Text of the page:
2. When the levain is ready, pour it over the dough and mix vigorously until incorporated. This can be messy and tiring—no one will judge you for doing it in a stand mixer.

Stretch & Folds

  1. Scrape the dough into an oiled bowl. Turn it over to coat, and then perform the first set of stretch & folds. Cover with a damp towel.
  2. 30 minutes later, do another set of stretch & folds and re-cover. Repeat this for 4-6 times total within the first 2 hours.
  3. The dough is ready for bulk fermentation when you can perform the windowpane test.

Bulk Fermentation

  1. Cover bowl with a damp towel and place somewhere warm once again for 2-4 hours. You want the dough to get bubbly and rise by half of its current volume at most, and once again this can be sped up in the oven, off, with the light on and the door cracked open. Do not over-proof!


  1. Remove the dough to an unfloured surface. Perform a final set of stretch & folds, being as neat as possible. Flip over with your bench scraper and shape by turning and pulling the dough ball towards yourself a few inches, which should build some tension across the top and create a nice round shape. You only need to perform this pulling motion maybe 4-6 times.
  2. Lightly flour the top of the dough and either cover with a large bowl or your damp towel. Let it rest for 20 minutes.
  3. While the dough rests, prepare your proofing basket.
  4. After the dough has rested, dust your surface and the top of the dough with flour. Flip dough using your bench scraper onto the floured surface and perform the final shaping.

Final Proof

  1. In one concise motion, lift the dough and gently place it, seam-side-up, into your proofing basket. Dust the surface with some flour, especially around the edges.
  2. Put the basket into a plastic bag, and while closing it make sure it is inflated so it’s not touching the top of the dough. Secure the bag closed with a rubber band or twist tie.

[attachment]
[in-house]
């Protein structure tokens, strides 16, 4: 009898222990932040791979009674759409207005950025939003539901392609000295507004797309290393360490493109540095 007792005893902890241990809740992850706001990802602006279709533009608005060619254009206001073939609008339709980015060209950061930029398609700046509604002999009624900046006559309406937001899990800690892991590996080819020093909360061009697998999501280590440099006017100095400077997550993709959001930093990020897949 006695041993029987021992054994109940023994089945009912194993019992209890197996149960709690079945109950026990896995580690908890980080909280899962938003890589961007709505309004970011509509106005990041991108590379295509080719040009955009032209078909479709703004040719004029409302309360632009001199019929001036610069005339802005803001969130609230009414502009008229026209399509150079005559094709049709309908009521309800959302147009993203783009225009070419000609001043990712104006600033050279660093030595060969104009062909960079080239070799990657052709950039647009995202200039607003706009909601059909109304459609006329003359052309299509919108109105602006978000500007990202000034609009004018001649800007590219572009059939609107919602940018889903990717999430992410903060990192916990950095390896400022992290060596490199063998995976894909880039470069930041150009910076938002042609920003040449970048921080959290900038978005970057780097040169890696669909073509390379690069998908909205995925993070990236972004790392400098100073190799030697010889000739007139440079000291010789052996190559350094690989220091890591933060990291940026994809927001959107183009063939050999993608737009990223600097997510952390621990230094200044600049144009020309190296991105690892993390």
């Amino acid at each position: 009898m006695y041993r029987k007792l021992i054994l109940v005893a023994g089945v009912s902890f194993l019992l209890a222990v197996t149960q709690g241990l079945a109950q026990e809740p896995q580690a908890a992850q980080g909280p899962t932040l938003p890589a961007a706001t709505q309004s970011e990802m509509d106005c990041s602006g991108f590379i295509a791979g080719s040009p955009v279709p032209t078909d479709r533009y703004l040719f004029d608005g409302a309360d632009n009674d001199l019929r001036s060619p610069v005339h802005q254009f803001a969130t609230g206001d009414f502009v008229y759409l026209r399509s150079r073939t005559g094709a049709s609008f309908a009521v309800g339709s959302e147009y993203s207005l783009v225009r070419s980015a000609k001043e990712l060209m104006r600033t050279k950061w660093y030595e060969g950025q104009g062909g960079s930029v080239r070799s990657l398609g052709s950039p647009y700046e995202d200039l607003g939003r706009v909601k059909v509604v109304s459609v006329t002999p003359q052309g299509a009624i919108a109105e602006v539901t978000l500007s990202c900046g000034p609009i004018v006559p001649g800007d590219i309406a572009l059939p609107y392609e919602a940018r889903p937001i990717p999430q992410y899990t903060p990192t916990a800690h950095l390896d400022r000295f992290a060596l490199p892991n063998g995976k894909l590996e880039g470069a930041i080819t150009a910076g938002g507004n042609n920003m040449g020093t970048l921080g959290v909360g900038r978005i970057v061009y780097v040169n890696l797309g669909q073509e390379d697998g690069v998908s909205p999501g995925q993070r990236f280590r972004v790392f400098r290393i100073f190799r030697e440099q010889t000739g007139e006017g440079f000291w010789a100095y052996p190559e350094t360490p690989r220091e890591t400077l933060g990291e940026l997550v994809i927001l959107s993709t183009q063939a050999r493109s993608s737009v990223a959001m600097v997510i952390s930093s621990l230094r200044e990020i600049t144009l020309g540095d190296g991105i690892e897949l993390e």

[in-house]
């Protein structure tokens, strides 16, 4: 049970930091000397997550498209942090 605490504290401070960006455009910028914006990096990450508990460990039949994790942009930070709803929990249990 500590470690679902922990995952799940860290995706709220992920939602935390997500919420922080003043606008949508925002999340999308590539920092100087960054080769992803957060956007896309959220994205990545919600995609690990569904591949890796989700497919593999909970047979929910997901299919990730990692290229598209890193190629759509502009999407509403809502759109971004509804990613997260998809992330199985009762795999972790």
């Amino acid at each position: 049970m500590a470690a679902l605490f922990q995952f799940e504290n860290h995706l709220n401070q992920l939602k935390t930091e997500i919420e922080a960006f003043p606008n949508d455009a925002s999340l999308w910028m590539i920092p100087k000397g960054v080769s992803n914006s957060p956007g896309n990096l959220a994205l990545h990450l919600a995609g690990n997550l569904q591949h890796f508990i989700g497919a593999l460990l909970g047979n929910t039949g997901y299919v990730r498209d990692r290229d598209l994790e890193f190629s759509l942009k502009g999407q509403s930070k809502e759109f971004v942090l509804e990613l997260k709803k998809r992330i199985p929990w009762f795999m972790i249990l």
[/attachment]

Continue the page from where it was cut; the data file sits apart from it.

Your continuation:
3. Place in the fridge overnight, or at least 8 hours.

Scoring & Baking

  1. Place your dutch oven into the oven and preheat to 450°F for 45 minutes to an hour.
  2. When everything is hot and ready, pull the proofing basket out of the fridge. Remove the plastic bag, then upend the basket onto a piece of parchment paper. If you like, dust the top with some additional flour and gently rub it smooth. Score the dough however you’d like, though I highly recommend a simple single score down the center at a 45° angle for a nice “ear”.
  3. Pull the dutch oven out, remove the lid, and carefully set the parchment paper with dough on top into it. Optionally mist the top with some water, then quickly replace the lid and put the pot back into the oven.
  4. Bake for 20 minutes.
  5. After 20 minutes, carefully remove the lid of the dutch oven. Continue baking for 20-30 minutes, until your desired doneness is nearly reached.
  6. Once the loaf looks just about ready, if you want a crispier crust, turn off the oven and crack open the door for a final 10 minutes.
  7. Remove loaf from the dutch oven onto a cooling rack so the bottom doesn’t scorch. Allow to cool completely before cutting open, unless you plan to eat the entire thing in one go!